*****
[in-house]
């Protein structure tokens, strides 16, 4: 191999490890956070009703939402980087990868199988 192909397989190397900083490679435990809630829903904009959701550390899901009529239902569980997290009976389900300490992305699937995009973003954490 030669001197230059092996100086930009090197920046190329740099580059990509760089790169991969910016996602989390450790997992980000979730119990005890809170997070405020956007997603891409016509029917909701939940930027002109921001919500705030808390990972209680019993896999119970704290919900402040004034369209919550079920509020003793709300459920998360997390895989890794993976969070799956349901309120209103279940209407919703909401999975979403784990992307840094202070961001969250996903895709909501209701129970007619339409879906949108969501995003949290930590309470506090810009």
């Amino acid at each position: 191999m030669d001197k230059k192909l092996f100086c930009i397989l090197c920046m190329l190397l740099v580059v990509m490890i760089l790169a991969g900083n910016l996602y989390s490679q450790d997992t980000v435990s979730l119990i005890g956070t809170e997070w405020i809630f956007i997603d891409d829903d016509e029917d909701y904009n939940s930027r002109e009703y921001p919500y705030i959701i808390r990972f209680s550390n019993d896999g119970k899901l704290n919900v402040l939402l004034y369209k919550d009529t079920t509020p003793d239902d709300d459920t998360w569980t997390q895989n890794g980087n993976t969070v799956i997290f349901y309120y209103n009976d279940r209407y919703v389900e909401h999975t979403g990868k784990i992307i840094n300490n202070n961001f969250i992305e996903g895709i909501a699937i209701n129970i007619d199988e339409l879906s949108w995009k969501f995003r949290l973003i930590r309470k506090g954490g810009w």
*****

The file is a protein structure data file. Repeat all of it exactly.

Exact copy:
[in-house]
């Protein structure tokens, strides 16, 4: 191999490890956070009703939402980087990868199988 192909397989190397900083490679435990809630829903904009959701550390899901009529239902569980997290009976389900300490992305699937995009973003954490 030669001197230059092996100086930009090197920046190329740099580059990509760089790169991969910016996602989390450790997992980000979730119990005890809170997070405020956007997603891409016509029917909701939940930027002109921001919500705030808390990972209680019993896999119970704290919900402040004034369209919550079920509020003793709300459920998360997390895989890794993976969070799956349901309120209103279940209407919703909401999975979403784990992307840094202070961001969250996903895709909501209701129970007619339409879906949108969501995003949290930590309470506090810009």
């Amino acid at each position: 191999m030669d001197k230059k192909l092996f100086c930009i397989l090197c920046m190329l190397l740099v580059v990509m490890i760089l790169a991969g900083n910016l996602y989390s490679q450790d997992t980000v435990s979730l119990i005890g956070t809170e997070w405020i809630f956007i997603d891409d829903d016509e029917d909701y904009n939940s930027r002109e009703y921001p919500y705030i959701i808390r990972f209680s550390n019993d896999g119970k899901l704290n919900v402040l939402l004034y369209k919550d009529t079920t509020p003793d239902d709300d459920t998360w569980t997390q895989n890794g980087n993976t969070v799956i997290f349901y309120y209103n009976d279940r209407y919703v389900e909401h999975t979403g990868k784990i992307i840094n300490n202070n961001f969250i992305e996903g895709i909501a699937i209701n129970i007619d199988e339409l879906s949108w995009k969501f995003r949290l973003i930590r309470k506090g954490g810009w």